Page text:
The cheese and pineapple hedgehog is done, Pina Coladas are chilling and this is my entry for the #SewSeventies challenge hosted by Georgie and Yvette. If I'm being honest, I think my pattern and fabric combination is a little too on the nose, making it feel a bit costumey. You can't win them all though and it makes a comfy house dress during warmer weather.

To be clear, there's nothing wrong with the pattern, which is the Pattern Fantastique Vali Dress and Top. I just think that paired with this vintage 1970s cotton voile it's a bit much on me. Also, despite being a beautiful design that looks fantastic on everyone else I've seen wearing it, as I suspected, my proportions make it difficult for me to carry off this silhouette.

For reference, I made a size 14, shortened the skirt by an inch and the fit is pretty spot on. The pattern comes together quite quickly, but sewing the yoke and getting neat corners on the sleeves can be quite fiddly. The grown-on pockets make for an interesting and speedy construction, but I think I prefer the finish of the traditional method. As a hopefully helpful aside, despite having child-sized hands, I actually found the pocket opening to be on the snug side.

The written instructions can seem a little overwhelming, even though they include some really useful tips for steps like hemming, so I'm extremely grateful to Sara SJ Kim for sharing this brilliant step-by-step sew-along, which I followed from start to finish. 

You can't tell in these photos thankfully, but my fabric is VERY sheer, so that's another reason I won't be wearing this 'out' out. Instead, I'll happily channel my grandma as I clean the house, but my Vali Dress would also make the prettiest beach cover-up. Looking at this last photo, I wonder if making a belt from my fabric remnants would encourage me to wear it more. What do you think?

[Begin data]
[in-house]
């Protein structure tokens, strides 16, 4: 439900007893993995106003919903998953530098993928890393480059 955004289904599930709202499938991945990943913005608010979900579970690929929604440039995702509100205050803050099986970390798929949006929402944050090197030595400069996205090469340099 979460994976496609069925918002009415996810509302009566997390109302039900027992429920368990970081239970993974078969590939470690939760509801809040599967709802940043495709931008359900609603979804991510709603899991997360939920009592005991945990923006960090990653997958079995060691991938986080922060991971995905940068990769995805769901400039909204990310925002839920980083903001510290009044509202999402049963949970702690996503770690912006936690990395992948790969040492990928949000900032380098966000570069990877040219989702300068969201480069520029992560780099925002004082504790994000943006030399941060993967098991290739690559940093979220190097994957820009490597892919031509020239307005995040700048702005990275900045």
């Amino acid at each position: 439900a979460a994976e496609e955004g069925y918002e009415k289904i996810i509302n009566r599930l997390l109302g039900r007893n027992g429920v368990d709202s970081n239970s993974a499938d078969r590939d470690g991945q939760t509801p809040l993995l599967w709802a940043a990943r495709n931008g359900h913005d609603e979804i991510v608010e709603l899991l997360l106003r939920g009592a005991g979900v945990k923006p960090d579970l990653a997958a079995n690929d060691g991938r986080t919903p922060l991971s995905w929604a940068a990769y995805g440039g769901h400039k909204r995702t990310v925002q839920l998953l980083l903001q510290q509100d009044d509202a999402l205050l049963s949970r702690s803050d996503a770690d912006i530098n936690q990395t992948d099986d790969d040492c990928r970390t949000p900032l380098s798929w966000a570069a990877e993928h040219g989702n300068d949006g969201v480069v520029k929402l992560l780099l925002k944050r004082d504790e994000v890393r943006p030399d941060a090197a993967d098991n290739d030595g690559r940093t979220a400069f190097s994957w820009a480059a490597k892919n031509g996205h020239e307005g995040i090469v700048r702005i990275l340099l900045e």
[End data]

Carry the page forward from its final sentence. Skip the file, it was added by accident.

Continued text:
I've had this Liberty lawn in my stash for at least eight years and I can't tell you how many times I've rescued it from multiple destash piles at the very last minute. I've never known what to make with it, but something kept me from parting with it and the stars finally aligned.

Inspiration struck when I spotted the beautiful button down blouse below from & Other Stories and realised I could totally make my own using the Nina Lee Bakerloo Blouse. At first I was hellbent on finding a similar green floral fabric, but my search was futile so I reluctantly settled for my Liberty lawn. I don't know why I was so reluctant because I couldn't be happier with the result.

Just like my first Bakerloo Blouse, I made a straight size 12. This time I opted for the shorter sleeves and I shortened the bodice by around 8cm. As much as I love blouses tucked in on others, my proportions make it difficult for me to carry that look off, so I tend to prefer my tops on the shorter side and untucked. I'm tempted to go even more cropped next time. And yes, I could have hacked the pattern to add a button front, but I couldn't be bothered and I love it just as it is.

As I ponder all the potential Bakerloo Blouses in my future, I'm beginning to wonder how many Bakerloo Blouses is too many?

I was recently sent some stunning wax print cottons from House of Yeshua Fabrics to review, so I decided to make haste and join in with Ankara Appreciation Week. Hosted by Lena King and Juliet Uzor on Instagram from 12 to 18 July, the week is an inclusive celebration of the distinctive fabric. Lena shared this introductory post if you want to know more, support Black-owned businesses and find out how you can take part.

Of the prints Patience sent me, this one is the most striking and unusual, so I was itching to sew it up. I didn't have much to play with and a simple skirt was my best chance to make the most of the print and cool gradient. 

I opted for the Nina Lee Kew Skirt variation in a size 10, with an added ruffle for a little extra something. I took 20cm off the length and evened out the hem to eliminate the pattern's high-low detail. For the ruffle piece, I doubled the width of the hem with a 12cm depth. Once I attached the ruffle to the skirt, I measured the length and amended the facing pattern piece to fit before cutting it out.

It's a bit sad I didn't have enough fabric to pattern match, but I think the end result is still pretty cute. I'm particularly fond of my alternating pink and yellow buttons, both perfect and from my stash.

The skirt pattern came together really easily and the fabric was a delight to work with. This is my first time sewing with wax print cotton, so I don't have anything to compare the quality to, but I'm really happy with what House of Yeshua Fabrics sent me. The designs and colours are stunning and the fabric softened beautifully after a wash, maintaining all of its vibrancy.

There's something undeniably joyful about wearing this skirt, which I've got to put down to the fabric. Happy Ankara Appreciation Week everyone - hope this week is inspiring for one and all!